Cisco’s Strategic Move in the Isovalent Acquisition: Cilium and eBPF
In a move that underscores the growing importance of eBPF (extended Berkeley Packet Filter) technology, Cisco, a global technology giant, recently acquired Isovalent, which manages a leading eBPF-based project called Cilium.
This strategic acquisition has sparked discussions within the tech community about the evolving landscape of networking and the increasing interest of big companies in harnessing the potential of eBPF.
The Rise of eBPF Technology
eBPF, or extended Berkeley Packet Filter, is an innovative and versatile technology that allows for the efficient programmability of the Linux kernel. Originally conceived as an in-kernel virtual machine for packet filtering, eBPF has evolved into a powerful framework that enables a wide range of use cases, including networking, security and observability.
One of the key advantages of eBPF is its ability to execute custom code within the kernel in a safe and secure manner, without requiring modifications to the kernel itself. This flexibility has led to the development of a vibrant ecosystem of tools and applications built on top of eBPF, addressing various challenges in networking, security and performance monitoring.
When I worked in the office of the Prime Minister of Israel, I had the opportunity to work with the most cutting-edge technologies in the world when it comes to cyber security. A couple of years later, one of the technologies that caught my eye and my attention was eBPF. Its abilities in the security realm suddenly made sense in other fields as well, such as observability.
Cisco’s Strategic Vision
Cisco’s acquisition of Cilium aligns with the company’s broader strategy to stay at the forefront of innovation. As the demand for more dynamic, scalable and secure networks continues to grow, eBPF technology provides a compelling solution for addressing these challenges, along with other challenges this technology is suitable for.
Like all the other massive IT players in the market, Cisco is a multifaceted machine. Cisco already dominates networking and security in more legacy infrastructures, and its eyes are set on the cloud. Cilium, with its expertise in eBPF-based solutions, may be that “secret sauce” addition to Cisco’s portfolio. For those catering to the needs of modern cloud native enterprises, or even offering a managed cloud layer of their own, eBPF could be that engine.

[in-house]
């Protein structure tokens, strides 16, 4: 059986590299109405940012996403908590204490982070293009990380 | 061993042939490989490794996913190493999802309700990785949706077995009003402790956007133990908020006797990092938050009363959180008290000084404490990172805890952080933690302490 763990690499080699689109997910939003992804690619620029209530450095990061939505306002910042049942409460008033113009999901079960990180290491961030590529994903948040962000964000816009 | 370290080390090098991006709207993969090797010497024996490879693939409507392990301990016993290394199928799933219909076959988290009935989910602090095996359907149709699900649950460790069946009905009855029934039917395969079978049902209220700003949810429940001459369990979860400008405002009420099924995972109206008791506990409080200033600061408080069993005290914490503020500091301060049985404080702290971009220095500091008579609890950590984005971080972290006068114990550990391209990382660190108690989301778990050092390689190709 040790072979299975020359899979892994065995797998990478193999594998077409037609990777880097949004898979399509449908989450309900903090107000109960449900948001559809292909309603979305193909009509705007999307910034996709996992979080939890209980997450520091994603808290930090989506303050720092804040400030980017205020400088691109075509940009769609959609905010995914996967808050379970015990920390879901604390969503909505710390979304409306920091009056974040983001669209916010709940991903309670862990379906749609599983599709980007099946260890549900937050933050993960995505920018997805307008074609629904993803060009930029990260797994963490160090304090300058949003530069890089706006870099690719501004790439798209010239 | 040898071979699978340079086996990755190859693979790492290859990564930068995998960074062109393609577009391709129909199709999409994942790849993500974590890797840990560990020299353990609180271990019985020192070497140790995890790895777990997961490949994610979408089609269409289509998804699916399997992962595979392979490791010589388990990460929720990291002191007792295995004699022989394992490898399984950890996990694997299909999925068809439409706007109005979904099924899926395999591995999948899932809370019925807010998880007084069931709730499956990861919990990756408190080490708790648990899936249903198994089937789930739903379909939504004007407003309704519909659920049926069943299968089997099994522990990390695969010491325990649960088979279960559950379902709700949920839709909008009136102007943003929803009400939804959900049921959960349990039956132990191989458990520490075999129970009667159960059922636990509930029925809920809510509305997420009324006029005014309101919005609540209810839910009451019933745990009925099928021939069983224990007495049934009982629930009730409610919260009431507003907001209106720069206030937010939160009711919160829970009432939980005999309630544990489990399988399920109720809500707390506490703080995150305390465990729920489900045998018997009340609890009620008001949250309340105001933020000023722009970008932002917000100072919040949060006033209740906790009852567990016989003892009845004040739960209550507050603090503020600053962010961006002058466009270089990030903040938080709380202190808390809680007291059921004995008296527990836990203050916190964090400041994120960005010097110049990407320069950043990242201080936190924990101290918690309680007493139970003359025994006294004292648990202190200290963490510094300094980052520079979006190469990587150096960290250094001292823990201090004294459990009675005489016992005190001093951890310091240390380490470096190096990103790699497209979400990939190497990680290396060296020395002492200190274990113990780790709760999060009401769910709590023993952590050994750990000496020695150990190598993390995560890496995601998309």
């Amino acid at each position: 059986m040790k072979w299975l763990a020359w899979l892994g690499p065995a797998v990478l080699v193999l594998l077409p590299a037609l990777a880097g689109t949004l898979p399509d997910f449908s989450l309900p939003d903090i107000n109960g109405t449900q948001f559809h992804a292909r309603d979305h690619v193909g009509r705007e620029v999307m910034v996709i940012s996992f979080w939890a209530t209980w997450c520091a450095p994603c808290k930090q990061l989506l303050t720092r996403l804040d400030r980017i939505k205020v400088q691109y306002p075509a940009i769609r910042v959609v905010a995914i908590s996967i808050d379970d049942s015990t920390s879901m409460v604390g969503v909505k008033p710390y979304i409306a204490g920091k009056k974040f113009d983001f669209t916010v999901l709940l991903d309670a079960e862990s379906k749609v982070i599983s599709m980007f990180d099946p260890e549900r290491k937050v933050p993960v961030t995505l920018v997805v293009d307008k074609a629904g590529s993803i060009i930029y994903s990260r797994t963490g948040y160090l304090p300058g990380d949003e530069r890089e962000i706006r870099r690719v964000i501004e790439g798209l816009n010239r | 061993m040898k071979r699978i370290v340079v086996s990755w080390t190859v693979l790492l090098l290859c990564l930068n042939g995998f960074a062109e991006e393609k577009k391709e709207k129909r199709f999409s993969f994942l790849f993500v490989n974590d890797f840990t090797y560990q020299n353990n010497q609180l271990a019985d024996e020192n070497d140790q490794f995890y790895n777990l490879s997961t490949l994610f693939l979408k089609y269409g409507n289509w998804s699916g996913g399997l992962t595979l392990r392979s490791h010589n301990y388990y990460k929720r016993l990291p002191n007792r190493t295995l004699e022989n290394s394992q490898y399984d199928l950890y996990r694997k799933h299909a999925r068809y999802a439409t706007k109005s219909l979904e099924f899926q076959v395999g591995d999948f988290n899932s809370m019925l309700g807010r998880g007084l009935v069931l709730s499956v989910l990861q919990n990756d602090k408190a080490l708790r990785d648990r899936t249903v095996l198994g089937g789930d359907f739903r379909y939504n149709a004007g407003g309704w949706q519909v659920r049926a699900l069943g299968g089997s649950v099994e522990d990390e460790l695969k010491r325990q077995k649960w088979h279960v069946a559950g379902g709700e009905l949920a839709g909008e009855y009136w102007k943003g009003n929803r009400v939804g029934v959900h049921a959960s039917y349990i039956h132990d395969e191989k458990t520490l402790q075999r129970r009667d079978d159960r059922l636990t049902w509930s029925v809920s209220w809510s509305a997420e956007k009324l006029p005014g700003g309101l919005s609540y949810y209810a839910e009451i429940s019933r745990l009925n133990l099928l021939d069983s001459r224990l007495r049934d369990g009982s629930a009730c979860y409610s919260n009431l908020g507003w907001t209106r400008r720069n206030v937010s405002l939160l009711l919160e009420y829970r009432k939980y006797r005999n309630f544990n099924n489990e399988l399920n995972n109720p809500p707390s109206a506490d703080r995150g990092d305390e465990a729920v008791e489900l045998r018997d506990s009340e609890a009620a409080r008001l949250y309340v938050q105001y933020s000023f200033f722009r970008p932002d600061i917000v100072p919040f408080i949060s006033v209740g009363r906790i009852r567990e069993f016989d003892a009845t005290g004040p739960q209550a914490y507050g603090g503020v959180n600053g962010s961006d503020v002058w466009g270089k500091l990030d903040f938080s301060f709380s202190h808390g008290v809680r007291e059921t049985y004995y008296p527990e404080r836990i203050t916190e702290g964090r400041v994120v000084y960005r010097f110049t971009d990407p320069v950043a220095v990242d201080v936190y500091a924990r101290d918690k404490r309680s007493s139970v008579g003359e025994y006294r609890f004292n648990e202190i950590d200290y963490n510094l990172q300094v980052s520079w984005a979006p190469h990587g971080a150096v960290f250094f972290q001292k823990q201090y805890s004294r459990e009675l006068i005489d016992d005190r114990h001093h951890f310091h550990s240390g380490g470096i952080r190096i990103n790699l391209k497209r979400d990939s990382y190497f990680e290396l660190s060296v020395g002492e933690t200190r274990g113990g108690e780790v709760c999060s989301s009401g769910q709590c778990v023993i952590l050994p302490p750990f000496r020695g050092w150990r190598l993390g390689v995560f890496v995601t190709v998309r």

eBPF and the Industry Landscape
The acquisition of Cilium by Cisco is indicative of a broader trend in the tech industry: Major players are recognizing the potential of eBPF. As more organizations embrace cloud native architectures and microservices, the need for dynamic and programmable networking solutions becomes paramount.
eBPF’s ability to provide fine-grained visibility and control at the kernel level makes it an attractive technology for addressing the challenges of modern network architectures. Big companies like Cisco, Redhat and other legacy IT players acknowledge the transformative potential of eBPF in areas such as container networking, service mesh, observability and cloud native security.
eBPF is far from static. It moves and breathes, and is still far from being an off-the-shelf solution. Its envelope is being pushed by open-source projects, emerging tech startups and the community itself. As big companies continue to want to leverage eBPF, they will have to make more acquisition plays to progress in this high-velocity environment.
Will Cisco be the silent death of Cillum as a project, or will we see these closed-source giants strike the right balance between the eBPF community and their enterprise offerings? Only time will tell. One thing is for sure: eBPF is not a buzzword, but a real trend that is here to stay.
(Editor’s note: The headline has been updated to more accurately describe the Cisco acquisition of Isovalent).